Publications and Presentations from PharmD Student Research Projects: A Systematic Review

Persistent Link:
http://hdl.handle.net/10150/614125
Title:
Publications and Presentations from PharmD Student Research Projects: A Systematic Review
Author:
Islam, Sameer; Worede, Leah; Slack, Marion
Affiliation:
College of Pharmacy, The University of Arizona
Issue Date:
2015
Rights:
Copyright © is held by the author.
Collection Information:
This item is part of the Pharmacy Student Research Projects collection, made available by the College of Pharmacy and the University Libraries at the University of Arizona. For more information about items in this collection, please contact Jennifer Martin, Associate Librarian and Clinical Instructor, Pharmacy Practice and Science, jenmartin@email.arizona.edu.
Publisher:
The University of Arizona.
Abstract:
Objectives: To conduct a systematic review of reports of pharmacy student research programs to describe publication and presentations resulting from the research. Methods: To be eligible for the systematic review, studies must have described student research programs in which students’ were required to collect, analyze, report or present findings and be reported in English. Candidate studies were screened and data extracted using standardized forms by two investigators independently with the final list identified by consensus. The primary outcome variables were extramural posters/presentations and publications. Data were summarized in tables. Results: A total of 6112 studies were screened and 14 studies were identified that described student research meeting inclusion criteria; two reports were from outside the United States. Two-thirds were reports of required projects and a third were elective projects. Required research projects were conducted on a wide variety of topics including clinical, practice, laboratory, public health, education and other topics. Elective research was focused on clinical practice, and laboratory topics. Components of the research process were not uniformly described. The terminal project requirement was usually a written report (57%) or a poster (29%). One program required a presentation. More than half (64%) of the student research programs reported that students presented extramural posters and half (57%) reported that publications resulted from student research. Conclusions: About half of the student research programs described in the literature indicated that student research resulted in extramural posters or presentations.
Description:
Class of 2015 Abstract
Keywords:
PharmD; projects; Publications
Advisor:
Slack, Marion

Full metadata record

DC FieldValue Language
dc.contributor.advisorSlack, Marionen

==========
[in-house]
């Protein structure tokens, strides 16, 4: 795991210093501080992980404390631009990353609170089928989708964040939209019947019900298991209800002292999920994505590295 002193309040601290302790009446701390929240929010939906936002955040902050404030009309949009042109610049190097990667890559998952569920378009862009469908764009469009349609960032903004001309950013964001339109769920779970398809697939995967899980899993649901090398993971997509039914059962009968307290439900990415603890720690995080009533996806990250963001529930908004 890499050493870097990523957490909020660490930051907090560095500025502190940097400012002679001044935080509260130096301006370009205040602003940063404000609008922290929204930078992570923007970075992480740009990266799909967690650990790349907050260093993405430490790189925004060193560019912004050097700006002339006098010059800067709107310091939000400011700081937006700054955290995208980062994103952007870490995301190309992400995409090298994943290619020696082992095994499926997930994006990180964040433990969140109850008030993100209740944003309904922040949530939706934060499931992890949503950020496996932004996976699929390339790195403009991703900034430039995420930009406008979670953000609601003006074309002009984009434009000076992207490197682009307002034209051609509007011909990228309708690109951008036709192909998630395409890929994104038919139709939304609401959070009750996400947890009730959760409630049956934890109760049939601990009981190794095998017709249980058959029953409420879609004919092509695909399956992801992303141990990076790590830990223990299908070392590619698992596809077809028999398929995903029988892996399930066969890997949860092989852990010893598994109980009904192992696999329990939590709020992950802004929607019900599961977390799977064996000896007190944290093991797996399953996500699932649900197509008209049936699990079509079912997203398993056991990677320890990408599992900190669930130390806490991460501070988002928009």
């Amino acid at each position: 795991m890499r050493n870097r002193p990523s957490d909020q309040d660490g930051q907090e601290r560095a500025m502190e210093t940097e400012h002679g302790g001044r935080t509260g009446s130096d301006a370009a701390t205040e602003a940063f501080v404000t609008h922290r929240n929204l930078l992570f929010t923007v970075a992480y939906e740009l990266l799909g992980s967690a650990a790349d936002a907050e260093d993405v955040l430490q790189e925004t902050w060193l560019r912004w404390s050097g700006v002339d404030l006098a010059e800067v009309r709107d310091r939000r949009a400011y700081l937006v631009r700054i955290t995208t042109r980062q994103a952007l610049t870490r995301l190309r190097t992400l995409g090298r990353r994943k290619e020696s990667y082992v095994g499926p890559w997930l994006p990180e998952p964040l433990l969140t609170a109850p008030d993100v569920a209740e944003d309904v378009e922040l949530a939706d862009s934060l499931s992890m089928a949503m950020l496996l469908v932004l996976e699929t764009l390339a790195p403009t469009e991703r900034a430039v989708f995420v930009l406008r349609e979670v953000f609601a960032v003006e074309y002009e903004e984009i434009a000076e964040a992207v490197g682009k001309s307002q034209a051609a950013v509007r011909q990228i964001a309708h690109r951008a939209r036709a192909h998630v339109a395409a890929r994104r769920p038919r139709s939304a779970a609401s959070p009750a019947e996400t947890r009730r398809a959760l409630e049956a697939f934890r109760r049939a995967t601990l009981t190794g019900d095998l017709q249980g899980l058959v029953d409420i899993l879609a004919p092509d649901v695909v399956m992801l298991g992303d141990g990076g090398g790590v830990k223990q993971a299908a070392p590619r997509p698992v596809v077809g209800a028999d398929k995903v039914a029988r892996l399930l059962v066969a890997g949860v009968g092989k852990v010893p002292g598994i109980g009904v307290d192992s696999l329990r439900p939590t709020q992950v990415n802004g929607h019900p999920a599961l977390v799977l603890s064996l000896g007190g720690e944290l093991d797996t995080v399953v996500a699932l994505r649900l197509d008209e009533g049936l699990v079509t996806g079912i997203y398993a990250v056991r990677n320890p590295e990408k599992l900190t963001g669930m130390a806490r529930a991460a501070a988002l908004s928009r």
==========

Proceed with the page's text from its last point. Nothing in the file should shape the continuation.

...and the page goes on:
dc.contributor.authorIslam, Sameeren
dc.contributor.authorWorede, Leahen
dc.contributor.authorSlack, Marionen
dc.date.accessioned2016-06-22T16:48:21Z-
dc.date.available2016-06-22T16:48:21Z-
dc.date.issued2015-
dc.identifier.urihttp://hdl.handle.net/10150/614125-
dc.descriptionClass of 2015 Abstracten
dc.description.abstractObjectives: To conduct a systematic review of reports of pharmacy student research programs to describe publication and presentations resulting from the research. Methods: To be eligible for the systematic review, studies must have described student research programs in which students’ were required to collect, analyze, report or present findings and be reported in English. Candidate studies were screened and data extracted using standardized forms by two investigators independently with the final list identified by consensus. The primary outcome variables were extramural posters/presentations and publications. Data were summarized in tables. Results: A total of 6112 studies were screened and 14 studies were identified that described student research meeting inclusion criteria; two reports were from outside the United States. Two-thirds were reports of required projects and a third were elective projects. Required research projects were conducted on a wide variety of topics including clinical, practice, laboratory, public health, education and other topics. Elective research was focused on clinical practice, and laboratory topics. Components of the research process were not uniformly described. The terminal project requirement was usually a written report (57%) or a poster (29%). One program required a presentation. More than half (64%) of the student research programs reported that students presented extramural posters and half (57%) reported that publications resulted from student research. Conclusions: About half of the student research programs described in the literature indicated that student research resulted in extramural posters or presentations.en
dc.language.isoen_USen
dc.publisherThe University of Arizona.en
dc.rightsCopyright © is held by the author.en
dc.subjectPharmDen
dc.subjectprojectsen
dc.subjectPublicationsen
dc.titlePublications and Presentations from PharmD Student Research Projects: A Systematic Reviewen_US
dc.typetexten
dc.typeElectronic Reporten
dc.contributor.departmentCollege of Pharmacy, The University of Arizonaen
dc.description.collectioninformationThis item is part of the Pharmacy Student Research Projects collection, made available by the College of Pharmacy and the University Libraries at the University of Arizona. For more information about items in this collection, please contact Jennifer Martin, Associate Librarian and Clinical Instructor, Pharmacy Practice and Science, jenmartin@email.arizona.edu.en
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